Photo ou archives : D. Ganneau
100 Dream / Type D - 1949
Dreams do come true
In 1949, Honda had only been established for two years, yet it already had three models in its catalogue: little workaday two-strokes which were badly needed in postwar Japan. But the company had wider ambitions. The resulting type D lived up to the hopes of its builder and was instantly given the name "Dream."
Modern Â– for a Japanese Bike!
While the Dream certainly represented a considerable advance over the other Japanese bikes of the period, it was strongly reminiscent of the ZÃ¼ndapp and Gnome & Rhone machines of the Thirties with its pressed steel frame devoid of rear suspension. The type D was nevertheless an instant success, placing Honda in the first rank of Japanese constructors: in 1950, it built 1000 out of a total of 2633 motorcycles produced in the country. In grateful remembrance, Honda would baptize several subsequent models "Dream."
Difficult Period of Expansion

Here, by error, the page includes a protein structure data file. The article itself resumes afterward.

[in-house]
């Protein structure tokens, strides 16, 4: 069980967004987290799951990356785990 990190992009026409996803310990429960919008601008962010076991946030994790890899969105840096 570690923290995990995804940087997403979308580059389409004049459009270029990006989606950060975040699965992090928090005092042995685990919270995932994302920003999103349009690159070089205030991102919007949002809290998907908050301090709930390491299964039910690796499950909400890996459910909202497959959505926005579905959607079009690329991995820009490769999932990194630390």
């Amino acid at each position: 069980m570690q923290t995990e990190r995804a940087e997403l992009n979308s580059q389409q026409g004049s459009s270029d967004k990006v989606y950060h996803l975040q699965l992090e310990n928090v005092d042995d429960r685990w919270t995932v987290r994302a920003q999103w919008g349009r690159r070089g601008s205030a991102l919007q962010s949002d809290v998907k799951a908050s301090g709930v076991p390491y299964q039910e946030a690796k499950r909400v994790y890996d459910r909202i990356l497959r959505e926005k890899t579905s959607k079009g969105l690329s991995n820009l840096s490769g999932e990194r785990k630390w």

However, the Dream's success caused the small-town Honda company its first growing pains, for at that time its distribution network consisted mainly of bicycle shops. By rapidly signing up the Fujisawa factoring company, by moving its commercial and industrial base to Tokyo, by rapidly creating a four-stroke model Â– the Type E Â– Honda quickly got back on target and the international career of the marque was off to a flying start.
Engine: air-cooled 98cc (50x50 mm) single-cylinder two-stroke
Power Rating: 3.5hp @ 4500rpm
Valves: crankcase induction
Fuel System: carburetor
Transmission: 2 speeds; chain final drive
Suspension: telescopic forks (front); rigid (rear)
Wheels: 3.00x20in tires
Weight: 176 lb
Maximum Speed: 31 mph
Honda's first real motorcycle was still only a two-stroke single with, as its sole novelties, the crankcase induction system and the rear-facing exhaust port.